• Margherita

      Thanks for your great comment Chris. You’re right, there’s a lot to consider before voicing an opinion. I might be seeing things through the rose-tinted glasses of my memories, but it doesn’t look like things will improve for locals. I hope I’m wrong.

  10. Samantha

    Such a sad story but unfortunately it happens all over the world 🙁 I did enjoy your pictures. They are beautiful and they really capture the people and the place well. .

  11. Anna | slightly astray

    Margherita, this is such a beautifully written post about such a sad story. My favorite line – “Hampi has grown, surrounding the ruins, making it a living monument rather than an aseptic, soulless museum.” It makes me think about other historical monuments differently… that maybe, they too, used to be full of life and now is just a soulless tourist trap. It’s all in good intentions, but seems like they are destroying the place, rather than actually saving it..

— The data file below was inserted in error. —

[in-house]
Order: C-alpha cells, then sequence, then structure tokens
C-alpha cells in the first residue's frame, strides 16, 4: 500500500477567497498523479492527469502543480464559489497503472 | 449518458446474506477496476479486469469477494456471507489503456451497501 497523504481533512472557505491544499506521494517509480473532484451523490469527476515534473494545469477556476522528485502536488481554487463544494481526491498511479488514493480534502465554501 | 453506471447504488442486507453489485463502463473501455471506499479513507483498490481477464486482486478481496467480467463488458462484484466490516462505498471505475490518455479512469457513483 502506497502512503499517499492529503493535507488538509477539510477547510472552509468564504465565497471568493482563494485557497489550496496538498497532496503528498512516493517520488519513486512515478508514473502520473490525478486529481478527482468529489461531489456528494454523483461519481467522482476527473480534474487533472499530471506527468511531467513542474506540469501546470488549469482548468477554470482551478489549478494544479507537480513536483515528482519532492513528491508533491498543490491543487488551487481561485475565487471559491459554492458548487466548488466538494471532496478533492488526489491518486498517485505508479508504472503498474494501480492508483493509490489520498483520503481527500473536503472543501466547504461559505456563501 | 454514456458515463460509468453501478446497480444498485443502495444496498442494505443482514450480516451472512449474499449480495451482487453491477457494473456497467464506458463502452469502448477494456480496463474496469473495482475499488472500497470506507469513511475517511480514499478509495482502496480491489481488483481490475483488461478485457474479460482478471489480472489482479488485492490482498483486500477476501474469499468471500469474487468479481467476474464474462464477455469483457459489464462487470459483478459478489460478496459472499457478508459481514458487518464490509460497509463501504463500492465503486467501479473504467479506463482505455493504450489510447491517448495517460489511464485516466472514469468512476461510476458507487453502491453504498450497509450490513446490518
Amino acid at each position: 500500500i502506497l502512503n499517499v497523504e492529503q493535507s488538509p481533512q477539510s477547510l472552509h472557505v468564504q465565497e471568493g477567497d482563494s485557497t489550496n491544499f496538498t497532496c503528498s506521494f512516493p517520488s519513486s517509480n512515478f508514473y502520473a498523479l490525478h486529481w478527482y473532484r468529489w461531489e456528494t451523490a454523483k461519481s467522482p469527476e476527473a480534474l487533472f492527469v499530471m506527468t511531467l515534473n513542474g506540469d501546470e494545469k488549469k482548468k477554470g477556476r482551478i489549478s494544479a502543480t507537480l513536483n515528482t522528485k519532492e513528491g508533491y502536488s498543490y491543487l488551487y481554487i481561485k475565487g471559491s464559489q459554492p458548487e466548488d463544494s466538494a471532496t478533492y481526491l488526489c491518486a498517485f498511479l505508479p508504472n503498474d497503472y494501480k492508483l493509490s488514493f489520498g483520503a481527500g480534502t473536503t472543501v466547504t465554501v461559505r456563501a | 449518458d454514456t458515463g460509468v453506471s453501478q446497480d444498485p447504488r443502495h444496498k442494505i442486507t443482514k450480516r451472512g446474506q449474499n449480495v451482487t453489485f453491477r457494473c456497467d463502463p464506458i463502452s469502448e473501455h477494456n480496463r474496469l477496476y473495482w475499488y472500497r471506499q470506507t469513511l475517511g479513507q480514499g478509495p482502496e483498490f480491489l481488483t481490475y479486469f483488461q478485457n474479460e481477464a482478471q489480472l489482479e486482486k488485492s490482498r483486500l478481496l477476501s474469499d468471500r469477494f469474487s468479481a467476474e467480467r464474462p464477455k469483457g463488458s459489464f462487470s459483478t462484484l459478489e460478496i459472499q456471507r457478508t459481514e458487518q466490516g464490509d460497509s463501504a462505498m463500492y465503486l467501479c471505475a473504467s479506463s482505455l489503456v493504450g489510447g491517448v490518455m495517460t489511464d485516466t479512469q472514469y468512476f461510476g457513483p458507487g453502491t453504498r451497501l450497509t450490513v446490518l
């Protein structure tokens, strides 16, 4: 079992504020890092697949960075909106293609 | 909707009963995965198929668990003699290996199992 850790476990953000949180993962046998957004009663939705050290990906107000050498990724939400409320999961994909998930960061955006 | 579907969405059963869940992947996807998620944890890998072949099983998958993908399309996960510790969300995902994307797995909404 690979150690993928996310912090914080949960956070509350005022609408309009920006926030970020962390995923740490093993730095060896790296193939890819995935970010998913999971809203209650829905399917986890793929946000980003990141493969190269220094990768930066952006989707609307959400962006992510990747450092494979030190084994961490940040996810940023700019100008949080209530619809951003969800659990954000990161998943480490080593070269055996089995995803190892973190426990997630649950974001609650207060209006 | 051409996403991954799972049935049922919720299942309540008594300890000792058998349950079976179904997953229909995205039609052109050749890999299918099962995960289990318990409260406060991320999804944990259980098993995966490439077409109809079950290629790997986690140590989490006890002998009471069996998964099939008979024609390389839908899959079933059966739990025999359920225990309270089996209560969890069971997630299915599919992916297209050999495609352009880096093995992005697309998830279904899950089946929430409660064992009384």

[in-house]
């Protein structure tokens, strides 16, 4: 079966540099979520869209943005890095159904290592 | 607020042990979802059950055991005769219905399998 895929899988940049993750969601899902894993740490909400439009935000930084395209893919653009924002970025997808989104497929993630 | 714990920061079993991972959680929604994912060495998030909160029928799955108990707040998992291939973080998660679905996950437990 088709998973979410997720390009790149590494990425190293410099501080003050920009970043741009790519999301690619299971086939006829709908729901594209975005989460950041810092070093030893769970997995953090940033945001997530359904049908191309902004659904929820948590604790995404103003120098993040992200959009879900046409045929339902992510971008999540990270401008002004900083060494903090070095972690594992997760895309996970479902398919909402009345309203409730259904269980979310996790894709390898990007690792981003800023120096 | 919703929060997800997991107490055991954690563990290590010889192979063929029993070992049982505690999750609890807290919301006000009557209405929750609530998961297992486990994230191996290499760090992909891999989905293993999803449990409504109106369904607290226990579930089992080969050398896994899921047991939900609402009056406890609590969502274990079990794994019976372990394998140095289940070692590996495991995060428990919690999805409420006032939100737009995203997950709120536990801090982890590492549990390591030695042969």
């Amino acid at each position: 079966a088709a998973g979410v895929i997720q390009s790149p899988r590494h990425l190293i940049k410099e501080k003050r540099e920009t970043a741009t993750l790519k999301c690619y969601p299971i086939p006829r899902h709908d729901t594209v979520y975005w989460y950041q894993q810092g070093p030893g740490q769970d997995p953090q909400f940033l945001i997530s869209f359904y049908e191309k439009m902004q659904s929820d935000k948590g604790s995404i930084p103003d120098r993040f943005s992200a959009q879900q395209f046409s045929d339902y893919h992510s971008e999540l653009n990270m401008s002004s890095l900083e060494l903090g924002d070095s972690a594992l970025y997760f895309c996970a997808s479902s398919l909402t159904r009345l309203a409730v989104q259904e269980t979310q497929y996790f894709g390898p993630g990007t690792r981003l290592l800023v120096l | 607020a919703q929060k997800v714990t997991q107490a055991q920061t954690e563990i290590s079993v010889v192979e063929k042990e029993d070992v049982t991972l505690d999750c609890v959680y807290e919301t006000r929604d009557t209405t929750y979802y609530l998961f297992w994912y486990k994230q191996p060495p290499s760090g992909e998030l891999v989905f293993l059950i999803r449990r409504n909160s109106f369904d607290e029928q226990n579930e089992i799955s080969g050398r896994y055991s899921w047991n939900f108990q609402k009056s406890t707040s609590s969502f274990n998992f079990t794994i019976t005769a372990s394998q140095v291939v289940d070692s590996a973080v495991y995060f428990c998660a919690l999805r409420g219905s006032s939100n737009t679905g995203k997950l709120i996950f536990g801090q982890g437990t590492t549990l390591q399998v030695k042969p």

• Margherita

      Thanks Anna. I am glad you loved the post. I loved Hampi so much, this is the least I could do to preserve my memory. Thanks for your nice comment.

  12. Angie @ReasonstoDress

    This is so sad. honestly. There is a part of me that feels as though it is probably too late to save Hampi. I love the image of the village people that your story and photos creates. This incredible peace and happiness that once was, but I think that once the $ makes its way into the picture it becomes so hard to go back. I’m sure they could have found a happy medium between preserving the structures and ALSO the lives of the people of Hampi without creating this difficult situation for the residents.